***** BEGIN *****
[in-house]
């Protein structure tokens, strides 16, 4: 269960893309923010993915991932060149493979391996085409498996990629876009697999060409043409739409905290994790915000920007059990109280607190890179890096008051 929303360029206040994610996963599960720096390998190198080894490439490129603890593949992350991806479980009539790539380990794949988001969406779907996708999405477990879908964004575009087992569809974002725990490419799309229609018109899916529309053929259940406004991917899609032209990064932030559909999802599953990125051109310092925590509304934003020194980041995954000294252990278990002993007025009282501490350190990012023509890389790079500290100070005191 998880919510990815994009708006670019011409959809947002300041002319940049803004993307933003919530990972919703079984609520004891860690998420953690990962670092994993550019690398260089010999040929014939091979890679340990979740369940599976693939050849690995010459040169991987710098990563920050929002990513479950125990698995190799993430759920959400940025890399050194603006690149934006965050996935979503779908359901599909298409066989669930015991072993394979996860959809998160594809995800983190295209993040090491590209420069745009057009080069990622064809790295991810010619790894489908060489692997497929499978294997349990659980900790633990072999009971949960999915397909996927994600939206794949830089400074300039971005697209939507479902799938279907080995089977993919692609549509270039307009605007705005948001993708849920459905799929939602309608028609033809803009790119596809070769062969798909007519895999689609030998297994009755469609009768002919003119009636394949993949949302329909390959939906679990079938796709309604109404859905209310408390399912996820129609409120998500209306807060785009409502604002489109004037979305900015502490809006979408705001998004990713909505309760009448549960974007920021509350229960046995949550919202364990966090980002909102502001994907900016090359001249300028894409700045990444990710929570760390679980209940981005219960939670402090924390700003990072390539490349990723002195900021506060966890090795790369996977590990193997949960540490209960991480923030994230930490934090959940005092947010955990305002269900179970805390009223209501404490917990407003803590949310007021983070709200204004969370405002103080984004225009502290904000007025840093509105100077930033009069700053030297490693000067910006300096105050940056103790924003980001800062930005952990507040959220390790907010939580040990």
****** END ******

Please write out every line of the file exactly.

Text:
[in-house]
């Protein structure tokens, strides 16, 4: 269960893309923010993915991932060149493979391996085409498996990629876009697999060409043409739409905290994790915000920007059990109280607190890179890096008051 929303360029206040994610996963599960720096390998190198080894490439490129603890593949992350991806479980009539790539380990794949988001969406779907996708999405477990879908964004575009087992569809974002725990490419799309229609018109899916529309053929259940406004991917899609032209990064932030559909999802599953990125051109310092925590509304934003020194980041995954000294252990278990002993007025009282501490350190990012023509890389790079500290100070005191 998880919510990815994009708006670019011409959809947002300041002319940049803004993307933003919530990972919703079984609520004891860690998420953690990962670092994993550019690398260089010999040929014939091979890679340990979740369940599976693939050849690995010459040169991987710098990563920050929002990513479950125990698995190799993430759920959400940025890399050194603006690149934006965050996935979503779908359901599909298409066989669930015991072993394979996860959809998160594809995800983190295209993040090491590209420069745009057009080069990622064809790295991810010619790894489908060489692997497929499978294997349990659980900790633990072999009971949960999915397909996927994600939206794949830089400074300039971005697209939507479902799938279907080995089977993919692609549509270039307009605007705005948001993708849920459905799929939602309608028609033809803009790119596809070769062969798909007519895999689609030998297994009755469609009768002919003119009636394949993949949302329909390959939906679990079938796709309604109404859905209310408390399912996820129609409120998500209306807060785009409502604002489109004037979305900015502490809006979408705001998004990713909505309760009448549960974007920021509350229960046995949550919202364990966090980002909102502001994907900016090359001249300028894409700045990444990710929570760390679980209940981005219960939670402090924390700003990072390539490349990723002195900021506060966890090795790369996977590990193997949960540490209960991480923030994230930490934090959940005092947010955990305002269900179970805390009223209501404490917990407003803590949310007021983070709200204004969370405002103080984004225009502290904000007025840093509105100077930033009069700053030297490693000067910006300096105050940056103790924003980001800062930005952990507040959220390790907010939580040990």